Community activists and others gathered this month in Harlem to call for transforming local post offices into banking providers as a means to serve the underbanked and slow the massive losses at the U.S. Postal Service. The need for better financial services for the underbanked is real, especially in lower-income ZIP codes that have become “bank deserts.” Unfortunately, there’s a wishful undertone that ignores the march of technology, much like you hear when the local newspaper withers or the neighborhood five-and-dime shuts its doors.
“There is no reason,” one of the speakers at the Harlem gathering said, that the postal service “can’t be retooled for the Internet Age.”
Except for the reality that it’s a bit archaic to speak of the “Internet Age” – or to expect this particular institution to leap effectively and profitably into an era of mobile-first financial services.
It’s easy to see why politicians such as Sen. Bernie Sanders, D-Vermont, and Sen. Elizabeth Warren, D-Mass., look to the Postal Service as part of the answer for the underbanked. The USPS has a broad branch system with nearly 32,000 offices. It’s trusted. It serves a social need. And it already provides financial services, notably money orders and bill payments. And few would argue that the underbanked deserve financial services delivered in clean, well-lit places rather than from dubious payday lenders and non-bank services.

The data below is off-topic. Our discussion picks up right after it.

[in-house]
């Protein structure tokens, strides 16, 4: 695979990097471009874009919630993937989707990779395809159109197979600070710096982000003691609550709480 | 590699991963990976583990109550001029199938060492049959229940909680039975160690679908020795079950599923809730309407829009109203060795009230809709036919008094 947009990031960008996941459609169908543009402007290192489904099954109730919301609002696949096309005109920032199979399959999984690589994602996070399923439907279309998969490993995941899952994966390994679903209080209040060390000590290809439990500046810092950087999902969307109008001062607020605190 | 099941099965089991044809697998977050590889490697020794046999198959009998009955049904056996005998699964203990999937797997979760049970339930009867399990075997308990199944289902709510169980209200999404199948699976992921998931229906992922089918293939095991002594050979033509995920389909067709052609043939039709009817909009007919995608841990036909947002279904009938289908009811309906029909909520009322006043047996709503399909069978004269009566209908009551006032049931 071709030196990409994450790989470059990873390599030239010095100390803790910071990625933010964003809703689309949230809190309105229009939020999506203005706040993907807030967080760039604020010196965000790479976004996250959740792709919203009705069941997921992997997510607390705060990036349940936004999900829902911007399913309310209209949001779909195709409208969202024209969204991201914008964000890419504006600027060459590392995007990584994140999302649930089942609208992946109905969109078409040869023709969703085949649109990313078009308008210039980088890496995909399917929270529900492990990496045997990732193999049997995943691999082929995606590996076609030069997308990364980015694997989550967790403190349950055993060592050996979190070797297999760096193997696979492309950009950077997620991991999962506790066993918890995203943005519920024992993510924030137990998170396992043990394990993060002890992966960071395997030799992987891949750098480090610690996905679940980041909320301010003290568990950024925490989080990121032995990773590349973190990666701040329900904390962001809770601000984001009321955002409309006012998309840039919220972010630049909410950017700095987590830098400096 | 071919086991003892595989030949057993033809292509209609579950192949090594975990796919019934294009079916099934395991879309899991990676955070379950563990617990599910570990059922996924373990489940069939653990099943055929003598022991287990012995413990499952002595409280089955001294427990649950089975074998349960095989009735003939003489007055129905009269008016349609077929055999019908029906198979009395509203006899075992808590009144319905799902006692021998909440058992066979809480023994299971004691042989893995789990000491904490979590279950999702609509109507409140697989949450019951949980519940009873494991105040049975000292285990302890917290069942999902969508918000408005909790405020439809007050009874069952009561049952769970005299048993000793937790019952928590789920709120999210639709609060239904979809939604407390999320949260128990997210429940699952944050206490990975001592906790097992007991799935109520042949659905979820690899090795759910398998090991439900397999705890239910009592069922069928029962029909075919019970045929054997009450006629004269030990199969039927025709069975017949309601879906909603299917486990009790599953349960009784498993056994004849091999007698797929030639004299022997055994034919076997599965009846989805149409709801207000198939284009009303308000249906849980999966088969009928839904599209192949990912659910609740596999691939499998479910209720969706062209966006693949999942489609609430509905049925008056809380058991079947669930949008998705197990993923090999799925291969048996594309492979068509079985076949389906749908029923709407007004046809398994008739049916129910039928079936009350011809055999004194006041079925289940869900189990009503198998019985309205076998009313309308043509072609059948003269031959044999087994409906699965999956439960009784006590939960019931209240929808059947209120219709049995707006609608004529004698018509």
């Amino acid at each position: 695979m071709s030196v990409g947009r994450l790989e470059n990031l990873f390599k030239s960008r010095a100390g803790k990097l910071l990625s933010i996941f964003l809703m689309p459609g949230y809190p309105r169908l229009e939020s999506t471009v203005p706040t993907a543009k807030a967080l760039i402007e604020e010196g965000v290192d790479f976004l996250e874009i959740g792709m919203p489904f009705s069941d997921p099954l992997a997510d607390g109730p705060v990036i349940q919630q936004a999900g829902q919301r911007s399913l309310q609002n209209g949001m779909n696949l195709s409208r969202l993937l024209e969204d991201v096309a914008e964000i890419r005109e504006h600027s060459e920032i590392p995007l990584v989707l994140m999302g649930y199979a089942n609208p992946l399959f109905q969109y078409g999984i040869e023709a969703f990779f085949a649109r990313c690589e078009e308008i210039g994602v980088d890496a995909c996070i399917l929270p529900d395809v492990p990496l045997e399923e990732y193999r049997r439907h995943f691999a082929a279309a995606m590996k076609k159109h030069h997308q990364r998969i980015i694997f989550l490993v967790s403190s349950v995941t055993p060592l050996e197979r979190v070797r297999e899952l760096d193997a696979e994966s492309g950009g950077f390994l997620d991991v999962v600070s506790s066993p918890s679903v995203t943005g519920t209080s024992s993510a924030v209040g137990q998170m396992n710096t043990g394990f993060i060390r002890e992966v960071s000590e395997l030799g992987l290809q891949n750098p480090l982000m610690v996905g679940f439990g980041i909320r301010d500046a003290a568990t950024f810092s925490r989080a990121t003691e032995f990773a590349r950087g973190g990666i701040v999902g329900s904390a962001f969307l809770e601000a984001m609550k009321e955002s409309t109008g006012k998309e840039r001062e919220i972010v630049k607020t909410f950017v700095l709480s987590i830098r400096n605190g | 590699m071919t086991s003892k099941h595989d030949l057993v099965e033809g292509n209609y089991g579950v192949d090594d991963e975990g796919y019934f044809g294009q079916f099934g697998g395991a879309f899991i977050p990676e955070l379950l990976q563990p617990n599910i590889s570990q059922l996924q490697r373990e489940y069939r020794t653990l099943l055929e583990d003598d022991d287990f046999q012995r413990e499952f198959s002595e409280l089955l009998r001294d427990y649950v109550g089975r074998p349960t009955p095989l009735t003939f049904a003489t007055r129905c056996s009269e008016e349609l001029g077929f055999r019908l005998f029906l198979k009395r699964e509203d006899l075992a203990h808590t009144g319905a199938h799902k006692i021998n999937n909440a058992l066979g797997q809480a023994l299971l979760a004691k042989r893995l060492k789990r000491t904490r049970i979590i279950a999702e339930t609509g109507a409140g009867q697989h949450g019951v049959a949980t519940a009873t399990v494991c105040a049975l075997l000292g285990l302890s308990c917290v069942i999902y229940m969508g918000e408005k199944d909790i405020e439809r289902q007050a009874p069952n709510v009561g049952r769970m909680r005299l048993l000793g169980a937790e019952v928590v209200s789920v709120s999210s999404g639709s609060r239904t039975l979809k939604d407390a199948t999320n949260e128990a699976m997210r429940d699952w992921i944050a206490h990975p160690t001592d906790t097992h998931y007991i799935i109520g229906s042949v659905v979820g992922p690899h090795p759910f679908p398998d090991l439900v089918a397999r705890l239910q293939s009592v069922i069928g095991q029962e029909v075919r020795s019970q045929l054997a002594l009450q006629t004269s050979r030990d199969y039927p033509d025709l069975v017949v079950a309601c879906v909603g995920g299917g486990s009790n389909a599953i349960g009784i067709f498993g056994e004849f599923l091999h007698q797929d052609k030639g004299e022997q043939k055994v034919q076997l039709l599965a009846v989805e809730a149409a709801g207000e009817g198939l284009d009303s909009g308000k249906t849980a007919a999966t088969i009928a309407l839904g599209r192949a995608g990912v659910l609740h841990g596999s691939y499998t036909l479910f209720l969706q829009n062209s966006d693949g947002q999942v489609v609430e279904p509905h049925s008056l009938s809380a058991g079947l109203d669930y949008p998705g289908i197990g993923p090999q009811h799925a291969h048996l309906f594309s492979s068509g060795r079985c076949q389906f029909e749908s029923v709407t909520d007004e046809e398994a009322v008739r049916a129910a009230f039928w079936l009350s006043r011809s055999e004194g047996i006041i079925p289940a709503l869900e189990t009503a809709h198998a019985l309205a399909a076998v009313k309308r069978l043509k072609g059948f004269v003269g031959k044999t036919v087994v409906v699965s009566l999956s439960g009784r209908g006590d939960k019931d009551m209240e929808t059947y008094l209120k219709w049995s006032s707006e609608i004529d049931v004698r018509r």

Javelin research has underscored the challenge that the underbanked face simply to address the chore of paying bills. Far more than most Americans, they gravitate to offline bill-payment channels and pay with cash, in person, by mail, and at call centers. There is a fundamental need to enable the underbanked to make digital payments – to save time, to save money, to make their financial lives safer, to put them in position to gradually achieve financial well-being.
In an April report, the postal service’s Inspector General suggested that money orders were part of the solution, for business reasons that include boosting foot traffic, high profit margins, and the float between the time a money order is issued and cashed. Moreover, customers often would buy stamps to mail many of those money orders.
What’s missing from that list is how this would give the underbanked access to 21st-century digital financial services – which is what consumers not only want and deserve, but also what is critical if the postal service is to succeed as a banking provider. For starters, the Inspector General recommends that the postal service do a better job marketing money order sales. Last year, the service sold 93 million postal orders – down from a peak of 233 million in 2000. That’s a tough trend to reverse.
One recommendation is that the service should do a better marketing money orders through the service’s website and mobile app, which, ironically, issue paper money orders and are delivered by truck and on foot. Another irony: This report advises the service to introduce a full-electronic money order as other nations have done, yet its report on modernizing doesn’t even mention services such as PayPal, Venmo and SquareCash.
How can you talk about delivering future-sighted services when you don’t even acknowledge today’s rivals and realities? This institution isn’t demonstrating that it is technologically foresighted or nimble enough to provide the digital banking services that the underbanked deserve.